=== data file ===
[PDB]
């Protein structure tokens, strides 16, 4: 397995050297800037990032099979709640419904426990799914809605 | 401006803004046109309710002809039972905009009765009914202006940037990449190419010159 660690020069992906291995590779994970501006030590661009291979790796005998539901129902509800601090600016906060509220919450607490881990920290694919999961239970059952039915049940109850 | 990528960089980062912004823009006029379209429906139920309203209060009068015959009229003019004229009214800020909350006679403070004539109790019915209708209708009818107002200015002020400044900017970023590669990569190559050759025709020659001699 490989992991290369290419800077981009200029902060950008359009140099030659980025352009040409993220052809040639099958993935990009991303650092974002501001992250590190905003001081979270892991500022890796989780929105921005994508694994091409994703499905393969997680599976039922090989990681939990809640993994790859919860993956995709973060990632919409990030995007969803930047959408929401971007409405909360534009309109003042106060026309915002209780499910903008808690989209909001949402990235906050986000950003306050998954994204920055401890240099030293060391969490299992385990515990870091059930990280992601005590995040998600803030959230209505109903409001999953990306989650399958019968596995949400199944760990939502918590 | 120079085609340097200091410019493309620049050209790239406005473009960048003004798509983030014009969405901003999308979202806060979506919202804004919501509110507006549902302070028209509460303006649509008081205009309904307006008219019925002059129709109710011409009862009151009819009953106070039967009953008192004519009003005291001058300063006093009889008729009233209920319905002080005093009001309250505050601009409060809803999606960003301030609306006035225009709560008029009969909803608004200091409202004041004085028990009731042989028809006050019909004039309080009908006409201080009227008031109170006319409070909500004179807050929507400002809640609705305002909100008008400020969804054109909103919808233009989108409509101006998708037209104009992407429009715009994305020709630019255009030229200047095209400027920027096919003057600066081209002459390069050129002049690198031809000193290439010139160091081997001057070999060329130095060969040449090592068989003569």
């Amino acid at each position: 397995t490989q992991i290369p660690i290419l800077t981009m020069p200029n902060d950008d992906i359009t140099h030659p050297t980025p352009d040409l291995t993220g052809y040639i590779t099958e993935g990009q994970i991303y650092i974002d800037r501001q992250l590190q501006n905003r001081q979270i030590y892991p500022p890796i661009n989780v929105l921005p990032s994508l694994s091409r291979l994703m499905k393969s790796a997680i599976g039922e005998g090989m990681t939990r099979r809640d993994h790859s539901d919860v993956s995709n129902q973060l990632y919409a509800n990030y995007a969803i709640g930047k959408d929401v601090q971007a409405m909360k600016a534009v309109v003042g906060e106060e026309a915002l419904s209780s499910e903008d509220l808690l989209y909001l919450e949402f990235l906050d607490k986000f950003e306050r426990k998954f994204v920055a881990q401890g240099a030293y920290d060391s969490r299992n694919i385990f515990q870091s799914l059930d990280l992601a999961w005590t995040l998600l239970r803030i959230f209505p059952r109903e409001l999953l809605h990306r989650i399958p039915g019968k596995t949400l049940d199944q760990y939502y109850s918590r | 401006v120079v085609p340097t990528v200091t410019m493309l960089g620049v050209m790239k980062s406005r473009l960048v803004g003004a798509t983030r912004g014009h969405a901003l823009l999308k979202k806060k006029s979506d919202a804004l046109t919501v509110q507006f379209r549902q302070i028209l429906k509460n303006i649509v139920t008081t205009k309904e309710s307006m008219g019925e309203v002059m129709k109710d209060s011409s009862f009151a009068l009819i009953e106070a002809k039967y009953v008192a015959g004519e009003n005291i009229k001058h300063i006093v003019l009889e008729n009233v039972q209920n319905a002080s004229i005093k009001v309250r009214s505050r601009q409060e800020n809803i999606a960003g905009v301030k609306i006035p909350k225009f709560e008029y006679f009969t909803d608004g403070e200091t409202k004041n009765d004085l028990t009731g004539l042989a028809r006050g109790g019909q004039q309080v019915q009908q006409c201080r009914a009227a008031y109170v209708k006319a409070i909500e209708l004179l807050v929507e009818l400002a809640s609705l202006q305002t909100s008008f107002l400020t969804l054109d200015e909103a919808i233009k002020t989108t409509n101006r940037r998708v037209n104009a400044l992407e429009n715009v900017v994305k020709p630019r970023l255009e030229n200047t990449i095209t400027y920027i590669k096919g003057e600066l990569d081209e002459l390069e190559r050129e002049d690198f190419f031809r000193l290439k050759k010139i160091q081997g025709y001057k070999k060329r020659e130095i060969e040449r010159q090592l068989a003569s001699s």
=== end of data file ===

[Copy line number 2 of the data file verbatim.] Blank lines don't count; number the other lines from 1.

């Protein structure tokens, strides 16, 4: 397995050297800037990032099979709640419904426990799914809605 | 401006803004046109309710002809039972905009009765009914202006940037990449190419010159 660690020069992906291995590779994970501006030590661009291979790796005998539901129902509800601090600016906060509220919450607490881990920290694919999961239970059952039915049940109850 | 990528960089980062912004823009006029379209429906139920309203209060009068015959009229003019004229009214800020909350006679403070004539109790019915209708209708009818107002200015002020400044900017970023590669990569190559050759025709020659001699 490989992991290369290419800077981009200029902060950008359009140099030659980025352009040409993220052809040639099958993935990009991303650092974002501001992250590190905003001081979270892991500022890796989780929105921005994508694994091409994703499905393969997680599976039922090989990681939990809640993994790859919860993956995709973060990632919409990030995007969803930047959408929401971007409405909360534009309109003042106060026309915002209780499910903008808690989209909001949402990235906050986000950003306050998954994204920055401890240099030293060391969490299992385990515990870091059930990280992601005590995040998600803030959230209505109903409001999953990306989650399958019968596995949400199944760990939502918590 | 120079085609340097200091410019493309620049050209790239406005473009960048003004798509983030014009969405901003999308979202806060979506919202804004919501509110507006549902302070028209509460303006649509008081205009309904307006008219019925002059129709109710011409009862009151009819009953106070039967009953008192004519009003005291001058300063006093009889008729009233209920319905002080005093009001309250505050601009409060809803999606960003301030609306006035225009709560008029009969909803608004200091409202004041004085028990009731042989028809006050019909004039309080009908006409201080009227008031109170006319409070909500004179807050929507400002809640609705305002909100008008400020969804054109909103919808233009989108409509101006998708037209104009992407429009715009994305020709630019255009030229200047095209400027920027096919003057600066081209002459390069050129002049690198031809000193290439010139160091081997001057070999060329130095060969040449090592068989003569």